After some cool special effects with the ship dodging German planes that were attacking London, and then the ship flying up into space, and the ship getting to Neverland (which is apparently in the sky somewhere), we're treated to the pirates and a whole colony of their slaves singing... a very anachronistic song, which I enjoyed. But soon, all the kids have to get to work in the mines, trying to find fairy dust. The overseer of the operation is Sam Smiegel (aka "Smee"). Most of the miners are children who have been abducted by the pirates, but some of them may be adults. The only important one is James Hook. The pirates have a pretty impressive set-up, with lots of flying ships and a skyport and whatnot. And the person in charge of all of it is Blackbeard. (He's played by Hugh Jackman, but I did not recognize him in the slightest.) Anyway, it doesn't take Peter long to find some fairy dust. And then someone else tries to claim the find for himself, and Peter is accused of lying, or whatever. So he's made to walk the plank (actually, Blackbeard kicks him off the plank), and he falls... nearly to his death. But at the last moment, he manages to fly, which is as much a surprise to himself as it is to everyone else. Still, he doesn't stay aloft long. Later, he learns about a prophecy of a boy born to a fairy prince and a human woman, who would one day return to lead a rebellion against Blackbeard. He doesn't really believe in it, but he does believe his mother may be in Neverland, and he wants to find her. And he ends up escaping with Hook and Smee.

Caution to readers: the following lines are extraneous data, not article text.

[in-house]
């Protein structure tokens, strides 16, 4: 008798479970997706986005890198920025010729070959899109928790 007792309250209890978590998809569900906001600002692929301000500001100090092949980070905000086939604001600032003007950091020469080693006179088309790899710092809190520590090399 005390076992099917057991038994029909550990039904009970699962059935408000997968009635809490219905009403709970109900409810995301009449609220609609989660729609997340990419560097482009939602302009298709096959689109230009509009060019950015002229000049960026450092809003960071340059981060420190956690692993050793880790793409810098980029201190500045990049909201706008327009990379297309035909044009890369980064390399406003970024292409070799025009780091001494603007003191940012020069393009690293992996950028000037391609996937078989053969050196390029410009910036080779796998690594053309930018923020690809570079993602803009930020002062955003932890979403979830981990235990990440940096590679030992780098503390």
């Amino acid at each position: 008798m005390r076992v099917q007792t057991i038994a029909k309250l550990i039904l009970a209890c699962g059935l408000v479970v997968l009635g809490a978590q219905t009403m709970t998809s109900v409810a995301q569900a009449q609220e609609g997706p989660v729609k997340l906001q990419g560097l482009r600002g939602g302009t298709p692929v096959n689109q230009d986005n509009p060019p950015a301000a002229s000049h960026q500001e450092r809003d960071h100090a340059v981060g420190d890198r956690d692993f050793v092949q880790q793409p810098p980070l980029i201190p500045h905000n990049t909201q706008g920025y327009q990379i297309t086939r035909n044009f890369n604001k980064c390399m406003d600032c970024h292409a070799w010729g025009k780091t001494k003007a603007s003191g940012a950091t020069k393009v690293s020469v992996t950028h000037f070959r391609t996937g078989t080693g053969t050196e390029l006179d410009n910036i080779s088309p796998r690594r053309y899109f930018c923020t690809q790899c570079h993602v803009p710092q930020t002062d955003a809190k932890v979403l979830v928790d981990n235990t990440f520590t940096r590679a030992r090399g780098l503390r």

They steal a ship, which they soon crash in the forest. But before long they are captured by Natives, including Tiger Lily. (Oh yeah, I guess the way the captives were treated reminded me a bit of how the heroes were initially treated by Ewoks in Return of the Jedi.) And... more stuff happens, before the Natives realize Peter might be the prophesied leader they've been waiting for. But he'll have to prove it by flying, a feat he still hasn't figured out how to duplicate. Meanwhile, Hook has been developing feelings for Tiger Lily. Though I think it would be more apt to say "hots" than "feelings." And it's not long before the pirates find the Natives' camp, so Peter, Hook and Tiger Lily have to escape, and make their way to the hidden lair of the fairies. (Until now, Blackbeard believed he had killed all the fairies, but it turns out there are survivors, who are biding their time.) Along the way, there are crocodiles, and mermaids (all of whom are played by Cara Delevingne, apparently). And once they find the fairies, Peter briefly meets Tinker Bell, but I'm afraid all the fairies just look like tiny lights, basically. Well, there will be a big battle between the good guys and the pirates. Of course the good guys ultimately win.
In the end, we learn how the Lost Boys (including Nibs) are brought to Neverland. And... Hook is still friends with Peter, though he is now calling himself "Captain" of the Jolly Roger. So it definitely seems like there were probably plans for a sequel that would explain how the two of them become enemies (and how any hope of Hook and Tiger Lily getting together is eradicated), but I suppose that movie will never get made, which is a shame. Still, I enjoyed this movie, despite the naysayers. I really didn't much care for this portrayal of Hook (in fact, Blackbeard seemed much more like the traditional idea of Hook). But for the most part, I found the movie fun, and funny, and cool.
Oh yeah, also there were some very large birds whose design put me vaguely in mind of the fireys from Labyrinth.